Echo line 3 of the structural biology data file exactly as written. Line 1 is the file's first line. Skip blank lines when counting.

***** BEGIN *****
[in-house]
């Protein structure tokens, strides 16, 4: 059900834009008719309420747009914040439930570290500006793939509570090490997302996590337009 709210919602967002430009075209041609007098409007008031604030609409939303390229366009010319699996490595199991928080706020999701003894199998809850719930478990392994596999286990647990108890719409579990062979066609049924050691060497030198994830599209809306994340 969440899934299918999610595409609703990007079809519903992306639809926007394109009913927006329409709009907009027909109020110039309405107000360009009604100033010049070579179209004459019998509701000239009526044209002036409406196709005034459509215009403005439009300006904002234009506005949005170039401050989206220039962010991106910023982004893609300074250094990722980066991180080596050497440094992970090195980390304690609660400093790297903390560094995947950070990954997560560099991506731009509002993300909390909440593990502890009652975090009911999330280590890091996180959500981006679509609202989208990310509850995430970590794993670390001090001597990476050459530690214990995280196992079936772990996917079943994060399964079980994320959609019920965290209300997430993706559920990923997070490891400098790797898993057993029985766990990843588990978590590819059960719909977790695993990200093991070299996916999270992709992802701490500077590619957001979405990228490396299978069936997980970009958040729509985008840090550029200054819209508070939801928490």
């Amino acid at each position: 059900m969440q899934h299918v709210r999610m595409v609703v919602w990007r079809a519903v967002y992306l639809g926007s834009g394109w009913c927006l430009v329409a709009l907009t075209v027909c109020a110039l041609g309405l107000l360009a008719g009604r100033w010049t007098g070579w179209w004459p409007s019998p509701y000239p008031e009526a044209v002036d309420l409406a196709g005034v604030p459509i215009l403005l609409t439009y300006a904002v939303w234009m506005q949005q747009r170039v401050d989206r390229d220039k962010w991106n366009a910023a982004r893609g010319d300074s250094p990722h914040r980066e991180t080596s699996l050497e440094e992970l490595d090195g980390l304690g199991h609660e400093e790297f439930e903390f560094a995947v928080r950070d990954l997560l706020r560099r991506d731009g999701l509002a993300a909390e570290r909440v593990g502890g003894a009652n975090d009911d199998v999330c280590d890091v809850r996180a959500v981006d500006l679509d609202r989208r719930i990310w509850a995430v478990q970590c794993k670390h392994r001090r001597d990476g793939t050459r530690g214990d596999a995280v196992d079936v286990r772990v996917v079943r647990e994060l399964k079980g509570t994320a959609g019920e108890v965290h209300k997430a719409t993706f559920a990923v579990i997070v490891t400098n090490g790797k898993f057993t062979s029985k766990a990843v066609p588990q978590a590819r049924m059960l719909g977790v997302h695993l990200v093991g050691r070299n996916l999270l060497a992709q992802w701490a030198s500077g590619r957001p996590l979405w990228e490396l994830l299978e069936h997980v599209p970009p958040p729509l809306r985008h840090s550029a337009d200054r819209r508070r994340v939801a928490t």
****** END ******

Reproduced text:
């Amino acid at each position: 059900m969440q899934h299918v709210r999610m595409v609703v919602w990007r079809a519903v967002y992306l639809g926007s834009g394109w009913c927006l430009v329409a709009l907009t075209v027909c109020a110039l041609g309405l107000l360009a008719g009604r100033w010049t007098g070579w179209w004459p409007s019998p509701y000239p008031e009526a044209v002036d309420l409406a196709g005034v604030p459509i215009l403005l609409t439009y300006a904002v939303w234009m506005q949005q747009r170039v401050d989206r390229d220039k962010w991106n366009a910023a982004r893609g010319d300074s250094p990722h914040r980066e991180t080596s699996l050497e440094e992970l490595d090195g980390l304690g199991h609660e400093e790297f439930e903390f560094a995947v928080r950070d990954l997560l706020r560099r991506d731009g999701l509002a993300a909390e570290r909440v593990g502890g003894a009652n975090d009911d199998v999330c280590d890091v809850r996180a959500v981006d500006l679509d609202r989208r719930i990310w509850a995430v478990q970590c794993k670390h392994r001090r001597d990476g793939t050459r530690g214990d596999a995280v196992d079936v286990r772990v996917v079943r647990e994060l399964k079980g509570t994320a959609g019920e108890v965290h209300k997430a719409t993706f559920a990923v579990i997070v490891t400098n090490g790797k898993f057993t062979s029985k766990a990843v066609p588990q978590a590819r049924m059960l719909g977790v997302h695993l990200v093991g050691r070299n996916l999270l060497a992709q992802w701490a030198s500077g590619r957001p996590l979405w990228e490396l994830l299978e069936h997980v599209p970009p958040p729509l809306r985008h840090s550029a337009d200054r819209r508070r994340v939801a928490t």